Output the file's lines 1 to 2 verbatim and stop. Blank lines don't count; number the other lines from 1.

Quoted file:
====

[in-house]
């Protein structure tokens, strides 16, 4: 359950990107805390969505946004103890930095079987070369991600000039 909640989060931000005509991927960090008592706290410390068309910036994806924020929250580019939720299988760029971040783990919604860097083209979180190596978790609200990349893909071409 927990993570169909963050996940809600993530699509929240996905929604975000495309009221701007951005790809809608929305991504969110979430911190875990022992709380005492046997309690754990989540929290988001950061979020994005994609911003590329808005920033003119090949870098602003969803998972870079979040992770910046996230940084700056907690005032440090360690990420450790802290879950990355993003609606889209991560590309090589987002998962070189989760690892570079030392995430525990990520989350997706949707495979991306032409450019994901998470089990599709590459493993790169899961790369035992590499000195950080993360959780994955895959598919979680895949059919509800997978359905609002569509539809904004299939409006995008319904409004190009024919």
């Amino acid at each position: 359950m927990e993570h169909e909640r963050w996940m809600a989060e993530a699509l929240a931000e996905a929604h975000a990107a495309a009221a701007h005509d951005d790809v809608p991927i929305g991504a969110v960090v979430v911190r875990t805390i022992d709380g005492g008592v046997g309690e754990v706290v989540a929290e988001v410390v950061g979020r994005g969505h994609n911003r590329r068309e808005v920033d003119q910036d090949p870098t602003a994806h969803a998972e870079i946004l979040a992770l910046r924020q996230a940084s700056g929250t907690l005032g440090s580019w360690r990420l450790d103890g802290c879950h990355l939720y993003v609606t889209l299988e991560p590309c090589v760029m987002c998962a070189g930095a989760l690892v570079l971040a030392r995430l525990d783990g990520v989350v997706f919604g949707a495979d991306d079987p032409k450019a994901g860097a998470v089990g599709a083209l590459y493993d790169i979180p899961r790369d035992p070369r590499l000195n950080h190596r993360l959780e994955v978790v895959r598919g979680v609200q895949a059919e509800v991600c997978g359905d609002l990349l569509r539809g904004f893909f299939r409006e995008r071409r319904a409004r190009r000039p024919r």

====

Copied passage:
[in-house]
């Protein structure tokens, strides 16, 4: 359950990107805390969505946004103890930095079987070369991600000039 909640989060931000005509991927960090008592706290410390068309910036994806924020929250580019939720299988760029971040783990919604860097083209979180190596978790609200990349893909071409 927990993570169909963050996940809600993530699509929240996905929604975000495309009221701007951005790809809608929305991504969110979430911190875990022992709380005492046997309690754990989540929290988001950061979020994005994609911003590329808005920033003119090949870098602003969803998972870079979040992770910046996230940084700056907690005032440090360690990420450790802290879950990355993003609606889209991560590309090589987002998962070189989760690892570079030392995430525990990520989350997706949707495979991306032409450019994901998470089990599709590459493993790169899961790369035992590499000195950080993360959780994955895959598919979680895949059919509800997978359905609002569509539809904004299939409006995008319904409004190009024919």